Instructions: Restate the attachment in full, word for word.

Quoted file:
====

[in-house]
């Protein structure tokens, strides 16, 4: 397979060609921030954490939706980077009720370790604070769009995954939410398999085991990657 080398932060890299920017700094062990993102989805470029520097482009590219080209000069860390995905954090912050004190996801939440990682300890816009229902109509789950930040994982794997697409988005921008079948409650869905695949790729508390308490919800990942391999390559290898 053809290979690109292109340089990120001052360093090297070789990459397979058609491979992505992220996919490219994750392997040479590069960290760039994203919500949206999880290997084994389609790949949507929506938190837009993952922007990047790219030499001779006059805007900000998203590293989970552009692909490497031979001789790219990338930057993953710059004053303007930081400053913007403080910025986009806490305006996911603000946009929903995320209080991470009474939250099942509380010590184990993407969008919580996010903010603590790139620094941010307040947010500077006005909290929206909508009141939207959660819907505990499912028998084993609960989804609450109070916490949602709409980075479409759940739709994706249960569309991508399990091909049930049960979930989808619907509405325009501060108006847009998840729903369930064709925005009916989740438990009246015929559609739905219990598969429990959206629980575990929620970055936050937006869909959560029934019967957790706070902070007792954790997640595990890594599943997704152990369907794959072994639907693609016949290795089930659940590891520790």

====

[in-house]
């Protein structure tokens, strides 16, 4: 397979060609921030954490939706980077009720370790604070769009995954939410398999085991990657 080398932060890299920017700094062990993102989805470029520097482009590219080209000069860390995905954090912050004190996801939440990682300890816009229902109509789950930040994982794997697409988005921008079948409650869905695949790729508390308490919800990942391999390559290898 053809290979690109292109340089990120001052360093090297070789990459397979058609491979992505992220996919490219994750392997040479590069960290760039994203919500949206999880290997084994389609790949949507929506938190837009993952922007990047790219030499001779006059805007900000998203590293989970552009692909490497031979001789790219990338930057993953710059004053303007930081400053913007403080910025986009806490305006996911603000946009929903995320209080991470009474939250099942509380010590184990993407969008919580996010903010603590790139620094941010307040947010500077006005909290929206909508009141939207959660819907505990499912028998084993609960989804609450109070916490949602709409980075479409759940739709994706249960569309991508399990091909049930049960979930989808619907509405325009501060108006847009998840729903369930064709925005009916989740438990009246015929559609739905219990598969429990959206629980575990929620970055936050937006869909959560029934019967957790706070902070007792954790997640595990890594599943997704152990369907794959072994639907693609016949290795089930659940590891520790």